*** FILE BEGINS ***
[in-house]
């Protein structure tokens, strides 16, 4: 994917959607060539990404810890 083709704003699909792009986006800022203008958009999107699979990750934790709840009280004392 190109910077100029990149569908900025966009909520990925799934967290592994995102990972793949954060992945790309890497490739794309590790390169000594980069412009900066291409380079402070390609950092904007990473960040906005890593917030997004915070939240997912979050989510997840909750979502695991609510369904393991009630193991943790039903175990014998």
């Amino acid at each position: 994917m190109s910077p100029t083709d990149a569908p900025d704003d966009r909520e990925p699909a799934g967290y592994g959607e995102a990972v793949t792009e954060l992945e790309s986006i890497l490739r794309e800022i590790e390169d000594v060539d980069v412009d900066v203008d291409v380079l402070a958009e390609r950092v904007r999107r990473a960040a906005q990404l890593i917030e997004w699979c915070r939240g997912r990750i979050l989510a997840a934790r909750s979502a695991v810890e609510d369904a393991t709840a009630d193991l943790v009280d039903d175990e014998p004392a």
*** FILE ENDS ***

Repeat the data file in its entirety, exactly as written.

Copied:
[in-house]
């Protein structure tokens, strides 16, 4: 994917959607060539990404810890 083709704003699909792009986006800022203008958009999107699979990750934790709840009280004392 190109910077100029990149569908900025966009909520990925799934967290592994995102990972793949954060992945790309890497490739794309590790390169000594980069412009900066291409380079402070390609950092904007990473960040906005890593917030997004915070939240997912979050989510997840909750979502695991609510369904393991009630193991943790039903175990014998």
């Amino acid at each position: 994917m190109s910077p100029t083709d990149a569908p900025d704003d966009r909520e990925p699909a799934g967290y592994g959607e995102a990972v793949t792009e954060l992945e790309s986006i890497l490739r794309e800022i590790e390169d000594v060539d980069v412009d900066v203008d291409v380079l402070a958009e390609r950092v904007r999107r990473a960040a906005q990404l890593i917030e997004w699979c915070r939240g997912r990750i979050l989510a997840a934790r909750s979502a695991v810890e609510d369904a393991t709840a009630d193991l943790v009280d039903d175990e014998p004392a």